Key relationships, especially intimate adult partner relationships and parent/caregiverchild relationships, have a significant impact on the health of the individuals in these relationships. These relationships can be health promoting and protective, neutral, or detrimental to health outcomes. In the extreme, these close relationships can be associated with maltreatment or neglect, which has significant medical and psychological consequences for the affected individual. A relational problem may come to clinical attention either as the reason that the individual seeks health care or as a problem that affects the course, prognosis, or treatment of the individual's mental or other medical disorder.
For this category, the term parent is used to refer to one of the child's primary caregivers, who may be a biological, adoptive, or foster parent or may be another relative (such as a grandparent) who fulfills a parental role for the child. This category should be used when the main focus of clinical attention is to address the quality of the parent-child relationship or when the quality of the parent-child relationship is affecting the course, prognosis, or treatment of a mental or other medical disorder. Typically, the parent-child relational problem is associated with impaired functioning in behavioral, cognitive, or affective domains. Examples of behavioral problems include inadequate parental control, supervision, and involvement with the child; parental overprotection; excessive parental pressure; arguments that escalate to threats of physical violence; and avoidance without resolution of problems. Cognitive problems may include negative attributions of the other's intentions, hostility toward or scapegoating of the other, and unwarranted feelings of estrangement. Affective problems may include feelings of sadness, apathy, or anger about the other individual in the relationship. Clinicians should take into account the developmental needs of the child and the cultural context.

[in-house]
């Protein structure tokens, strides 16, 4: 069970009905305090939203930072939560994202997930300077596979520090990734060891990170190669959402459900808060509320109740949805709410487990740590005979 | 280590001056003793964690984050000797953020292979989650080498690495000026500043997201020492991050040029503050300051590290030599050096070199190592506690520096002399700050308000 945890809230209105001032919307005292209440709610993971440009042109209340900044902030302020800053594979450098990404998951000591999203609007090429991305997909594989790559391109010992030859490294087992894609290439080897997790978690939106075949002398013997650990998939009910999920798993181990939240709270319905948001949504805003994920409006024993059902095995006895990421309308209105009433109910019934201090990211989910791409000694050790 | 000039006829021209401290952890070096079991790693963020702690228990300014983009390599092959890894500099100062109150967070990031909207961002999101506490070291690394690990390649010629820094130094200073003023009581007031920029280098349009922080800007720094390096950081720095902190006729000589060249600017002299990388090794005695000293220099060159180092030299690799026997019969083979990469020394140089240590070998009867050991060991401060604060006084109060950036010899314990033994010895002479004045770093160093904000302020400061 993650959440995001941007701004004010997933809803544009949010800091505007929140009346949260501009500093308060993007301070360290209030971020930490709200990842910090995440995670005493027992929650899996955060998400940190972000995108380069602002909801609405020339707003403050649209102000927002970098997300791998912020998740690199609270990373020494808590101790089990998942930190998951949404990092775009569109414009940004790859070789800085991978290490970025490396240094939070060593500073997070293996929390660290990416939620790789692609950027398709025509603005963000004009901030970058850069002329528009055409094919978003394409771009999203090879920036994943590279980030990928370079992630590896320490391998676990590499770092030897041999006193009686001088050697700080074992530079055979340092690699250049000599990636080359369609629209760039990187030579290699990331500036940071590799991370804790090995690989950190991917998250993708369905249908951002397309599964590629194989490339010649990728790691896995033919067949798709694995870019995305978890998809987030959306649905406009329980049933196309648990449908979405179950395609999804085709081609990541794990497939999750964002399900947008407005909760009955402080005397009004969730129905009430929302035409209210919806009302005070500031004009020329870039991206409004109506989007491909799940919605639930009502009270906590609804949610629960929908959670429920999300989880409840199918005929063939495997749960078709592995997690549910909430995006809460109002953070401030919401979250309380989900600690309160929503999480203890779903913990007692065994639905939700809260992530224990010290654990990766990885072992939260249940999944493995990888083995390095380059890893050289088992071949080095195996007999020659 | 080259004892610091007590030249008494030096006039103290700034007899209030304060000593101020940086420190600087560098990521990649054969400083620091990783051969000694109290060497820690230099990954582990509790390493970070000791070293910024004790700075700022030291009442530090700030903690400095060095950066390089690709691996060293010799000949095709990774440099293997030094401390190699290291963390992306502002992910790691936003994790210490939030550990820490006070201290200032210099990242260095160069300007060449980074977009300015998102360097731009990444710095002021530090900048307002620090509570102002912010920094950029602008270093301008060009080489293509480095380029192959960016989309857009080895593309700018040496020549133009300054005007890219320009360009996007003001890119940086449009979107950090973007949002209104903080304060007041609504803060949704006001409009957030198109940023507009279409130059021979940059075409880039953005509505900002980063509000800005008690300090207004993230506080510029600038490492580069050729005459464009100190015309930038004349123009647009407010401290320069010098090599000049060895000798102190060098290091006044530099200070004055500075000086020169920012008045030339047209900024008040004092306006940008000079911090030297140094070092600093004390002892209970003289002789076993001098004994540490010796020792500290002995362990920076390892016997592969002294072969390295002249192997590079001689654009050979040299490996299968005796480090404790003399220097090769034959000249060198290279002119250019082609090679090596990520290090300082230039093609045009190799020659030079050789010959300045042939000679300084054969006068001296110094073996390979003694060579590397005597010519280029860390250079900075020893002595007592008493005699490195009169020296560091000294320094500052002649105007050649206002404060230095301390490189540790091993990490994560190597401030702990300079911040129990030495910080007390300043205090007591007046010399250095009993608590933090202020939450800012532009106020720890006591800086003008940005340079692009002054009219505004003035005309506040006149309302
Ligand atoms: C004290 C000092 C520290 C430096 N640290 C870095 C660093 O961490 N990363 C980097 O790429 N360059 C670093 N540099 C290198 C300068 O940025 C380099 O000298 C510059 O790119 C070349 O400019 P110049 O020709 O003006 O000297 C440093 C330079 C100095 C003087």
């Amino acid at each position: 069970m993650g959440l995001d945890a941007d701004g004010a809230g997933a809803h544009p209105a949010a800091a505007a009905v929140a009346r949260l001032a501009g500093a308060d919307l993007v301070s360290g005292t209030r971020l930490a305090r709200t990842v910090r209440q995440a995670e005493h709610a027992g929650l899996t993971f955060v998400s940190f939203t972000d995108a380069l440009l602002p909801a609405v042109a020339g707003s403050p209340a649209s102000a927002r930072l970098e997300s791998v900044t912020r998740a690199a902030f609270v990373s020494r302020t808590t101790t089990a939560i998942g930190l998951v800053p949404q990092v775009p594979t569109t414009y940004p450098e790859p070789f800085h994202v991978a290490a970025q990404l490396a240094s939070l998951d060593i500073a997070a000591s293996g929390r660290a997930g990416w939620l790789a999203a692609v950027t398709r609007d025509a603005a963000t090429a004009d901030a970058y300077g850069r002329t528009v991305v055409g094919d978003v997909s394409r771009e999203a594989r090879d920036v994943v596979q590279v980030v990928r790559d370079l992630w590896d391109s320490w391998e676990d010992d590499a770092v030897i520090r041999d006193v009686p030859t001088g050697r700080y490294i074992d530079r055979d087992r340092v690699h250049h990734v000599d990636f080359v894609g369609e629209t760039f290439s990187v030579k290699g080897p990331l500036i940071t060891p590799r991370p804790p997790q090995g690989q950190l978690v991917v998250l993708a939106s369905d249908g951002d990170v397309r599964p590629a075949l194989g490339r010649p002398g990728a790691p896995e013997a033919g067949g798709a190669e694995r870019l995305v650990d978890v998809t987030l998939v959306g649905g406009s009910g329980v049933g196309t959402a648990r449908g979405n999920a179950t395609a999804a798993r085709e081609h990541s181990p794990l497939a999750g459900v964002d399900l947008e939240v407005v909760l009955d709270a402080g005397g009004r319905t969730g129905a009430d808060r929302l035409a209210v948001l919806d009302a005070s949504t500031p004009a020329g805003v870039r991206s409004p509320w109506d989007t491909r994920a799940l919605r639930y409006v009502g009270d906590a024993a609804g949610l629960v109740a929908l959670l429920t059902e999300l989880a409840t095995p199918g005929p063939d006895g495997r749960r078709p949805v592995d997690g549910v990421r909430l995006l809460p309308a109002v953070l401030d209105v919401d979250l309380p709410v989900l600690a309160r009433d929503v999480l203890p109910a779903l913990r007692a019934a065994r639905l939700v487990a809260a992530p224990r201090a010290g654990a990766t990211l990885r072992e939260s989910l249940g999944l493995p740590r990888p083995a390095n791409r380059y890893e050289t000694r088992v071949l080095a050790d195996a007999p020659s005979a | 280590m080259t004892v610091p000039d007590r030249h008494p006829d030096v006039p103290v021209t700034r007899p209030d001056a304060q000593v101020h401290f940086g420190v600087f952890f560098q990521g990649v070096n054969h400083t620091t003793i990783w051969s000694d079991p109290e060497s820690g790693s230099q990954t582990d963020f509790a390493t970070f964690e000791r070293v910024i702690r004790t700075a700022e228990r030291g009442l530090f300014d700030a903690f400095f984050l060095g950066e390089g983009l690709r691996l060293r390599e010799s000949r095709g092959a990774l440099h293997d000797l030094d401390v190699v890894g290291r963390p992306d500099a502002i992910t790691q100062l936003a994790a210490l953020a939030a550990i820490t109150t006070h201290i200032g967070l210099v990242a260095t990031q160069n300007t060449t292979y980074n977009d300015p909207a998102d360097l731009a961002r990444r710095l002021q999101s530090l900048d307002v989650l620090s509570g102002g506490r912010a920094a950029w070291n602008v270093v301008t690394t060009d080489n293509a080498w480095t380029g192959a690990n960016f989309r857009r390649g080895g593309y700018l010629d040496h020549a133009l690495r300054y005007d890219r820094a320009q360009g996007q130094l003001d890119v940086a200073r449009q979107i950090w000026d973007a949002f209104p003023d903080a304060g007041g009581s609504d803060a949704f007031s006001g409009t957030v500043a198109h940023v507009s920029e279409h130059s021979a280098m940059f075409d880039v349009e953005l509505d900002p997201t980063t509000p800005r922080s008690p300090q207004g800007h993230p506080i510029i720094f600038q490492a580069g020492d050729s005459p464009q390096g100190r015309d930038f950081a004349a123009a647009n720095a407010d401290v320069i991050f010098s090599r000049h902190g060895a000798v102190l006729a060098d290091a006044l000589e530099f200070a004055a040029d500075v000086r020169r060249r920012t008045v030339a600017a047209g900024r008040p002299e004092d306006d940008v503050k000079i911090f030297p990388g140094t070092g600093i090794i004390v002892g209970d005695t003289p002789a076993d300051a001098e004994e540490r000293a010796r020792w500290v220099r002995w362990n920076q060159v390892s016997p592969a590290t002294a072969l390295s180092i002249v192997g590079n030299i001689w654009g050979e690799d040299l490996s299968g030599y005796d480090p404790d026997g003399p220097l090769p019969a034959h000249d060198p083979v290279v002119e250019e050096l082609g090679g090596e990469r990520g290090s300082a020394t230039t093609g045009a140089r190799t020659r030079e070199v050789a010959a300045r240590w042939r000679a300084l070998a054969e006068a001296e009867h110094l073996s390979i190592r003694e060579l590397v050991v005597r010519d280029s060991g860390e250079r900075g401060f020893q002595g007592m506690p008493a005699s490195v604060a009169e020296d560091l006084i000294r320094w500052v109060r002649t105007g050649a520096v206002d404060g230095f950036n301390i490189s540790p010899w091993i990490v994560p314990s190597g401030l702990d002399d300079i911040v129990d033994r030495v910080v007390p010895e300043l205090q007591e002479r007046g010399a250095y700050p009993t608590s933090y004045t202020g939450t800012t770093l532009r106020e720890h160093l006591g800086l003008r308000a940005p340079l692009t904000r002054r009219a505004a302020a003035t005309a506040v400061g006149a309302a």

This category should be used when the focus of clinical attention is a pattern of interaction among siblings that is associated with significant impairment in individual or family functioning or with development of symptoms in one or more of the siblings, or when a sibling relational problem is affecting the course, prognosis, or treatment of a sibling's mental or other medical disorder. This category can be used for either children or adults if the focus is on the sibling relationship. Siblings in this context include full, half-, step-, foster, and adopted siblings.
This category should be used when the main focus of clinical attention pertains to issues regarding a child being raised away from the parents or when this separate upbringing affects the course, prognosis, or treatment of a mental or other medical disorder. The child could be one who is under state custody and placed in kin care or foster care. The child could also be one who is living in a nonparental relative's home, or with friends, but whose out-of-home placement is not mandated or sanctioned by the courts. Problems related to a child living in a group home or orphanage are also included. This category excludes issues related to V60.6 (Z59.3) children in boarding schools.
This category should be used when the focus of clinical attention is the negative effects of parental relationship discord (e.g., high levels of conflict, distress, or disparagement) on a child in the family, including effects on the child's mental or other medical disorders.
This category should be used when the major focus of the clinical contact is to address the quality of the intimate (spouse or partner) relationship or when the quality of that relationship is affecting the course, prognosis, or treatment of a mental or other medical disorder. Partners can be of the same or different genders. Typically, the relationship distress is associated with impaired functioning in behavioral, cognitive, or affective domains. Examples of behavioral problems include conflict resolution difficulty, withdrawal, and overinvolvement. Cognitive problems can manifest as chronic negative attributions of the other's intentions or dismissals of the partner's positive behaviors. Affective problems would include chronic sadness, apathy, and/or anger about the other partner. Note: This category excludes clinical encounters for V61.1x (Z69.1x) mental health services for spousal or partner abuse problems and V65.49 (Z70.9) sex counseling.
This category should be used when partners in an intimate adult couple are living apart due to relationship problems or are in the process of divorce.
Expressed emotion is a construct used as a qualitative measure of the "amount" of emotion— in particular, hostility, emotional overinvolvement, and criticism directed toward a family member who is an identified patient—displayed in the family environment. This category should be used when a family's high level of expressed emotion is the focus of clinical attention or is affecting the course, prognosis, or treatment of a family member's mental or other medical disorder.